The first year at a new school can be tough.

New classes, new friends, new schedule…maybe even a new country or city you have to learn to navigate (if you’re from out of town). It can be a wonderful rush or a rude awakening.

Here’s how it’s been for 5 students at Humber:

Drew Campbell, Media Studies

Drew Campbell smiling with computer lab in background
For Drew, life is all about being an individual and expressing his creativity. To him that means competing in local high skills competitions and creating a rap style safety PSA. Drew’s passions have led him to Humber where he runs a digital blog discussing all things from politics to rap. He plans to continue putting his own unique spin on writing and pursue a degree and career in journalism.

Above all, Drew is an individualist. He puts himself out in the world and doesn’t worry about how others view him. His best advice for current and future students is to be positive and put yourself out there – meet people in class and talk to people next to you. Humber has so many amazing people and and it’s really about finding people that you jive with, especially if you’re in a creative or technology based program.

Check out Drew’s video: The Ballad of Safety James.

Avery Williams, Jazz Performance

Avery smiling in front of a mural


Dancing, singing, and acting are what make up Avery’s world. A singer in Jazz Performance – Intro to Commercial Jazz, Avery transferred to Humber at the beginning of this year. She has been singing since age 3 and dancing since age 5.

The best thing about her Humber experience so far has without a doubt been “meeting all the music students and vibing with them, having jam sessions, singing, and playing instruments” says Avery. Even though her program and peers keep her busy, her experience so far has been nothing short of “amazing”.

Avery urges incoming students to make friends sooner and to not to try and do everything alone. “Having a good support community is really important”, says Avery, and “putting yourself out there and getting involved can help you achieve that.”

Rohan Hastings, Police Foundations (Left) & Jeffrey Osaifo (Right)

Two male students side to side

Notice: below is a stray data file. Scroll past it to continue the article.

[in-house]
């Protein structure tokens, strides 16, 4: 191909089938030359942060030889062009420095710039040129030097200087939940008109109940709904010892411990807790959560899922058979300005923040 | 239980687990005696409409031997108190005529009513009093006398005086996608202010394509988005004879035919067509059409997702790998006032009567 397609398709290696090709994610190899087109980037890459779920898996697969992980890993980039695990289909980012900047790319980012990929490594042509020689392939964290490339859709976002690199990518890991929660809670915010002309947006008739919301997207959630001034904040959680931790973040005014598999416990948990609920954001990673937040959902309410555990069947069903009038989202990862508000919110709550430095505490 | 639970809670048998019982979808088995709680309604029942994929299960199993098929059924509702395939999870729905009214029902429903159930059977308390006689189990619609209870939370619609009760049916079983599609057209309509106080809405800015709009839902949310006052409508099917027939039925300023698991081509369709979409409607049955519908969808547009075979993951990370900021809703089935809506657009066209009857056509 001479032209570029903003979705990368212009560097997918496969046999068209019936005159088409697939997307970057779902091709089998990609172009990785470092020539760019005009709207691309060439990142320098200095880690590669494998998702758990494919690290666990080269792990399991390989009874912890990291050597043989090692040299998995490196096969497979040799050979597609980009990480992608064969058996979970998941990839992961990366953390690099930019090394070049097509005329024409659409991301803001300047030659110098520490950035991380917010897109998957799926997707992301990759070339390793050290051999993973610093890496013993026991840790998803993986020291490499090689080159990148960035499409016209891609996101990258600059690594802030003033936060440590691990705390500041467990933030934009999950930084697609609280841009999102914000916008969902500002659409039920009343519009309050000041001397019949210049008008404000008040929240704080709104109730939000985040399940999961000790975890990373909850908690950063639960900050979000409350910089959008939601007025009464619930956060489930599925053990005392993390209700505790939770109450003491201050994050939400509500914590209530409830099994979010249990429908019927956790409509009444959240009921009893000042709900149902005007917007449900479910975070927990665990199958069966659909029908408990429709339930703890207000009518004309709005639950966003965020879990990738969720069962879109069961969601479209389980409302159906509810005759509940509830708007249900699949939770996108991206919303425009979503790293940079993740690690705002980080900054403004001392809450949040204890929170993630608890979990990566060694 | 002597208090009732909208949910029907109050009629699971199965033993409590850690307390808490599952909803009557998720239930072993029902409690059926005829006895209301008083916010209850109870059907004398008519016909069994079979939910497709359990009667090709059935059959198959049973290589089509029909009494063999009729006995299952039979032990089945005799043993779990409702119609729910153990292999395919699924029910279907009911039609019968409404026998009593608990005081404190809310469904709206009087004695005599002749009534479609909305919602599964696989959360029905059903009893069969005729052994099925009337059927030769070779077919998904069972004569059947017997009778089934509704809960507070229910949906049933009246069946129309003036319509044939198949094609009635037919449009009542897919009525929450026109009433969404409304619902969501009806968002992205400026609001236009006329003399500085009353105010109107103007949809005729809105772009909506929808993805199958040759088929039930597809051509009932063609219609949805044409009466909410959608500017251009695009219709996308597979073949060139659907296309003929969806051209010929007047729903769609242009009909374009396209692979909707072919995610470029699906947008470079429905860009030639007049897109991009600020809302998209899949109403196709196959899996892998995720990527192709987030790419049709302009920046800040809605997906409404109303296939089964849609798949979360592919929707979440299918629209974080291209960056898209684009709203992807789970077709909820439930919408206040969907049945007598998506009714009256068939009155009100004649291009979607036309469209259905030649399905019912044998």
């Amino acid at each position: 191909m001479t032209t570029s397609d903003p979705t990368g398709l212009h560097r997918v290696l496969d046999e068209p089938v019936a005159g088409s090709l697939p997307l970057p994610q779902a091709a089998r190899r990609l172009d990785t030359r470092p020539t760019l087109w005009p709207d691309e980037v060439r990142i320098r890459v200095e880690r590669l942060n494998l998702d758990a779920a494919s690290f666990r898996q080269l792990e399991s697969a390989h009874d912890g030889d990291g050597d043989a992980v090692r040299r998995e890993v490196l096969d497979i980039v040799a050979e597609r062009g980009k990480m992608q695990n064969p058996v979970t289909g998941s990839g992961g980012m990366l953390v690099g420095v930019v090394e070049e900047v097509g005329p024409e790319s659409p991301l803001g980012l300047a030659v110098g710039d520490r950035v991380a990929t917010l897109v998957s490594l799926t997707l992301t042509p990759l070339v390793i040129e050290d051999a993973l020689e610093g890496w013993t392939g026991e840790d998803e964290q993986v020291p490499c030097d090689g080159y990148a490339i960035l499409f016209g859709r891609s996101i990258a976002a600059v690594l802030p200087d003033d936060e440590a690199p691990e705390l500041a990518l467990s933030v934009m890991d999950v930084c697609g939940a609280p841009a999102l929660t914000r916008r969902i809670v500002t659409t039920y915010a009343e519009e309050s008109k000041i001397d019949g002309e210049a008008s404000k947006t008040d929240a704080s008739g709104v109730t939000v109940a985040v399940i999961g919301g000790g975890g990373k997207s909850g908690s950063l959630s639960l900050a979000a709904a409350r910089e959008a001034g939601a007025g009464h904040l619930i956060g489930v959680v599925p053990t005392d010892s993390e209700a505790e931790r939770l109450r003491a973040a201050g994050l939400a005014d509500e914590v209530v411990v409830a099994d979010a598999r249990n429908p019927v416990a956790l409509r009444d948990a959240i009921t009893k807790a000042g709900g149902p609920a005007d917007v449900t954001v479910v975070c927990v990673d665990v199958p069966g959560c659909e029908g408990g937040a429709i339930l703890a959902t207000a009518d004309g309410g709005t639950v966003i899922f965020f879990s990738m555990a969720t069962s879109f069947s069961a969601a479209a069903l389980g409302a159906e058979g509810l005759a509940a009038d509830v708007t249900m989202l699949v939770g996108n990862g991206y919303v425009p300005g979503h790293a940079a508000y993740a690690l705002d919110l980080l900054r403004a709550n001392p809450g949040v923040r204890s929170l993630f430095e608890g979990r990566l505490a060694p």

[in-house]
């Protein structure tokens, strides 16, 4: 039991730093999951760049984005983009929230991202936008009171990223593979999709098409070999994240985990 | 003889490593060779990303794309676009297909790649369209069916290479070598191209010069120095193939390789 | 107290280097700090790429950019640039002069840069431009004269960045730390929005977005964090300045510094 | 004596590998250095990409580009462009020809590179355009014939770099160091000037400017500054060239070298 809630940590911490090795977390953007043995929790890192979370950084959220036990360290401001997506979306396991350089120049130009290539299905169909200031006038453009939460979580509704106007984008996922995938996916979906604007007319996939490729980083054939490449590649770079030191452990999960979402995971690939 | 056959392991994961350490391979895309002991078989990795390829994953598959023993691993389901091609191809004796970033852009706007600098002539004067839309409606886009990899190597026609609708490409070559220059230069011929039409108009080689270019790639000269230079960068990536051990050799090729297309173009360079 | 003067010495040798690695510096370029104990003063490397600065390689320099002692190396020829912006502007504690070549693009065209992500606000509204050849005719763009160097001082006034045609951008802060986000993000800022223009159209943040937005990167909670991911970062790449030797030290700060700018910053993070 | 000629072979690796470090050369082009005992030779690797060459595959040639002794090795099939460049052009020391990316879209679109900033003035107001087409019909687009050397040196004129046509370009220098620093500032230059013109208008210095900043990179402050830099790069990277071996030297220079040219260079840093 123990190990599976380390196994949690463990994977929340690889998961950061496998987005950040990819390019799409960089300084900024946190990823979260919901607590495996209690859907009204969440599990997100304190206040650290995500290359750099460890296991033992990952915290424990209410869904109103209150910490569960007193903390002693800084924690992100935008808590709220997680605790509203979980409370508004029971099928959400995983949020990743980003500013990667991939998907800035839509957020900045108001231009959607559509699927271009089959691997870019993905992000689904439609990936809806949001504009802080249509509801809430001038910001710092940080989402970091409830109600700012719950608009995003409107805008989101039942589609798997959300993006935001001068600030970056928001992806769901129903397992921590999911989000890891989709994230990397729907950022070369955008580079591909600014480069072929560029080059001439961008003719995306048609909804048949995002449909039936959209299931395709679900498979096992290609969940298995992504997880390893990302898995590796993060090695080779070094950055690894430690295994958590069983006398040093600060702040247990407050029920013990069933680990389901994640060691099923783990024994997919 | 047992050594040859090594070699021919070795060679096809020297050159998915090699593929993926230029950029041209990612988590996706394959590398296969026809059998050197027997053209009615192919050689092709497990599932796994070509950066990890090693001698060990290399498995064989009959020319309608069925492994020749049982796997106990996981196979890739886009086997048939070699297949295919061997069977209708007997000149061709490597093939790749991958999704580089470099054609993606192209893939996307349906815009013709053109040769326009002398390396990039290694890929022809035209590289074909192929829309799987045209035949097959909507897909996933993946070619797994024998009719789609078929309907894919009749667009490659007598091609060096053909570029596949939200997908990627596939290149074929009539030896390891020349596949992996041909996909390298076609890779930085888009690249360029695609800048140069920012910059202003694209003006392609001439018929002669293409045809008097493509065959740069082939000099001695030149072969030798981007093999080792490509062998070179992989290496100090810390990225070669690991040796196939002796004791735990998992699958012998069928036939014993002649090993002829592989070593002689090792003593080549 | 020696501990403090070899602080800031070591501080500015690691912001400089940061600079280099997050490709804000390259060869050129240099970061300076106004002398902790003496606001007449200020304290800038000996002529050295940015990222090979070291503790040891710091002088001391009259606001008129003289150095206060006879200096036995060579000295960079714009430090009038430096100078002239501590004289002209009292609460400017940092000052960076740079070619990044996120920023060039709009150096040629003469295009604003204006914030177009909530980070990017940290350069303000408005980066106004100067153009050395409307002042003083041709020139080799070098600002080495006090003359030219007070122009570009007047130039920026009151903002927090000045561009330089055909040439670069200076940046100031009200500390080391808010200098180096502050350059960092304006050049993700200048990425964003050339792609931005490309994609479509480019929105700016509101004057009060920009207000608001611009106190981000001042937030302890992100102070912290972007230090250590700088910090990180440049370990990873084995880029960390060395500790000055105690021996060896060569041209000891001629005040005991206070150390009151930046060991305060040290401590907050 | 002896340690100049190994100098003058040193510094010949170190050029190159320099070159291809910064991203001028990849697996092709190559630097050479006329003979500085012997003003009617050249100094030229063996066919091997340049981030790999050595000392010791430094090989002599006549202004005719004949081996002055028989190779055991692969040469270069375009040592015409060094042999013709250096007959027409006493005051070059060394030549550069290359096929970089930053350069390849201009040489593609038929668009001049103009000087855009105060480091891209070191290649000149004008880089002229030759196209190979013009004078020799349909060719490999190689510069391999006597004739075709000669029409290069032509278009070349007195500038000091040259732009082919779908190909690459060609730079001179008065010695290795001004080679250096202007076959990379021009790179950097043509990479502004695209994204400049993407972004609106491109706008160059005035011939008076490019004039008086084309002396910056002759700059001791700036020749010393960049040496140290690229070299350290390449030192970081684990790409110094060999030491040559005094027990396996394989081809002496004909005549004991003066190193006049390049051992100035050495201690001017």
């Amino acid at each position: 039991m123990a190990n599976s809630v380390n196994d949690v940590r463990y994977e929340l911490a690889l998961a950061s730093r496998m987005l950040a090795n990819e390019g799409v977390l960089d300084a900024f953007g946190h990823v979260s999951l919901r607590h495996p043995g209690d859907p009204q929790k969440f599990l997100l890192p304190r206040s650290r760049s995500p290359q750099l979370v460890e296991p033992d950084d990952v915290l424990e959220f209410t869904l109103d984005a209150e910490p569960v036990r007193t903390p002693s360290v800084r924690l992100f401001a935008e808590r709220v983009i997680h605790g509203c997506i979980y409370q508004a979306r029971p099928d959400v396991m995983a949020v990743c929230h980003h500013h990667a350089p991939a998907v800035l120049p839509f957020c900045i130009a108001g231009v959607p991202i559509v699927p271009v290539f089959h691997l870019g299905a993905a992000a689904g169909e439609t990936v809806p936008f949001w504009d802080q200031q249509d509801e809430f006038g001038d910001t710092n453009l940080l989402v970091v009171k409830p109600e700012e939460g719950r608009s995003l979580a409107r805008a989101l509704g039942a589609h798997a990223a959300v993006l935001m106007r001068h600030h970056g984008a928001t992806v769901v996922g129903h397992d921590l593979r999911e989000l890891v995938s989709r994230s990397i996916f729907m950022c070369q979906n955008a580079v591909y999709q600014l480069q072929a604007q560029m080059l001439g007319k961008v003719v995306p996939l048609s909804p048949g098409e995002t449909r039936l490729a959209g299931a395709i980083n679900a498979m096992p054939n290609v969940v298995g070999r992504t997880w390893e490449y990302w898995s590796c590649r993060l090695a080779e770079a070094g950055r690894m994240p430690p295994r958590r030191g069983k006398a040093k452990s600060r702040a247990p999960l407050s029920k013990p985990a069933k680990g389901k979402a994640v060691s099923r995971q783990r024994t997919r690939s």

Rohan (Left) is originally from Jamaica, coming to Humber for the Police Foundations program. Together with his friend Jeffrey (Right) he feels that life is all about laughing, being yourself, and being focused on what you want. When he is not focused on getting work done on time, Rohan enjoys playing the Banjo and jamming out to music.

Humber has been an eye-opening experience for both Rohan and Jeffrey, helping them develop their success-based mentality. “The atmosphere on campus is really nice,” they both agreed, saying that the nearby lake and spacious campus helps them both focus and recharge.

When asked to describe himself in one word, Rohan quickly told us he was “gorgeous”. He focuses on the good and avoids the bad, and truly feels like he is a gorgeous person inside and out.

Rohan’s tips for incoming students are to be yourself, try new things, be focused, and always keep good friends and company.

Jennifer Joseph, Bachelor of Child and Youth Care

Jennifer smiling in front of a glass window

While her dream job is to be a dancer, Jennifer is also passionate about helping people, volunteering, and taking care of children. Her first year at Humber has been spent buried in the books and keeping up with classes like most students. While Humber is a different atmosphere than she’s used to, she loves how helpful and kind the student body is, as well as how organized the campus is. In her free time, Jennifer is involved at her residence, as well as with First Year Experience.

She encourages all incoming students to get involved and meet people. “Above everything else don’t be afraid, and don’t let your nerves get to you. If you psyche yourself out, then you’ll be going at it all alone,” said Jennifer.

Kyle Campbell, Bachelor of Commerce and Fashion Management

Kyle standing in a hallway

For Kyle, a Commerce and Fashion Management student from the Bahamas, being at Humber is an entirely new experience. The biggest difference, says Kyle, is not only the cold but the class sizes – he is used to classes of 10-20 people. Despite this, he says that the people and environment are nice and inviting; the campus, the student body, and residence have done a good job of helping him adapt and survive here in Toronto.

Kyle’s biggest tips for new students to Humber, and to Canada, are to study, make sure you get all of your work done, and take advantage of all that Toronto and Humber has to offer.

If you want to get to know Kyle better, he recommends reading Paper Towns by John Green – a story that he feels best defines him.

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